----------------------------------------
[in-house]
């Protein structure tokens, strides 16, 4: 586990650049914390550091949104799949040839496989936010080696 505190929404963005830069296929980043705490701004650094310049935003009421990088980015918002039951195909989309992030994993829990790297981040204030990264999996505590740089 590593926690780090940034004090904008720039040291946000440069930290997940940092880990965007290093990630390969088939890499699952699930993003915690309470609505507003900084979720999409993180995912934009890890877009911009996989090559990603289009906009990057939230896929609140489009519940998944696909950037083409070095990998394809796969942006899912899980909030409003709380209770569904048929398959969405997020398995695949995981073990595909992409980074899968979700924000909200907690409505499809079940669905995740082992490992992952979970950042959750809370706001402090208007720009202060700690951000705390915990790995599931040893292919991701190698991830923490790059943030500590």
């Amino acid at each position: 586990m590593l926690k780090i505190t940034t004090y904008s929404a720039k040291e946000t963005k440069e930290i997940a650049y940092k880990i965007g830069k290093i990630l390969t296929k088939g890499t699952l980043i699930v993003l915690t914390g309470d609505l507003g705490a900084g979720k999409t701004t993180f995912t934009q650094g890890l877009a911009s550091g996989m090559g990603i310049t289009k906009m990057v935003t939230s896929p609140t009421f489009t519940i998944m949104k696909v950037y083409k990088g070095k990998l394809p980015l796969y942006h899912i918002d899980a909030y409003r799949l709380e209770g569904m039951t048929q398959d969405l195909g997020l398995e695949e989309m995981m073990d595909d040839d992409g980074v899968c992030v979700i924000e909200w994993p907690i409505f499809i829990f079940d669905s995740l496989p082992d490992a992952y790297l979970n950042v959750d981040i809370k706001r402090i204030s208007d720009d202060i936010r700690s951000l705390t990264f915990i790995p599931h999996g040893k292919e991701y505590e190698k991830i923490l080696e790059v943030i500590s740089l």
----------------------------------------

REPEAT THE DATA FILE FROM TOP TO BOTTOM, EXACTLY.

[in-house]
């Protein structure tokens, strides 16, 4: 586990650049914390550091949104799949040839496989936010080696 505190929404963005830069296929980043705490701004650094310049935003009421990088980015918002039951195909989309992030994993829990790297981040204030990264999996505590740089 590593926690780090940034004090904008720039040291946000440069930290997940940092880990965007290093990630390969088939890499699952699930993003915690309470609505507003900084979720999409993180995912934009890890877009911009996989090559990603289009906009990057939230896929609140489009519940998944696909950037083409070095990998394809796969942006899912899980909030409003709380209770569904048929398959969405997020398995695949995981073990595909992409980074899968979700924000909200907690409505499809079940669905995740082992490992992952979970950042959750809370706001402090208007720009202060700690951000705390915990790995599931040893292919991701190698991830923490790059943030500590």
């Amino acid at each position: 586990m590593l926690k780090i505190t940034t004090y904008s929404a720039k040291e946000t963005k440069e930290i997940a650049y940092k880990i965007g830069k290093i990630l390969t296929k088939g890499t699952l980043i699930v993003l915690t914390g309470d609505l507003g705490a900084g979720k999409t701004t993180f995912t934009q650094g890890l877009a911009s550091g996989m090559g990603i310049t289009k906009m990057v935003t939230s896929p609140t009421f489009t519940i998944m949104k696909v950037y083409k990088g070095k990998l394809p980015l796969y942006h899912i918002d899980a909030y409003r799949l709380e209770g569904m039951t048929q398959d969405l195909g997020l398995e695949e989309m995981m073990d595909d040839d992409g980074v899968c992030v979700i924000e909200w994993p907690i409505f499809i829990f079940d669905s995740l496989p082992d490992a992952y790297l979970n950042v959750d981040i809370k706001r402090i204030s208007d720009d202060i936010r700690s951000l705390t990264f915990i790995p599931h999996g040893k292919e991701y505590e190698k991830i923490l080696e790059v943030i500590s740089l």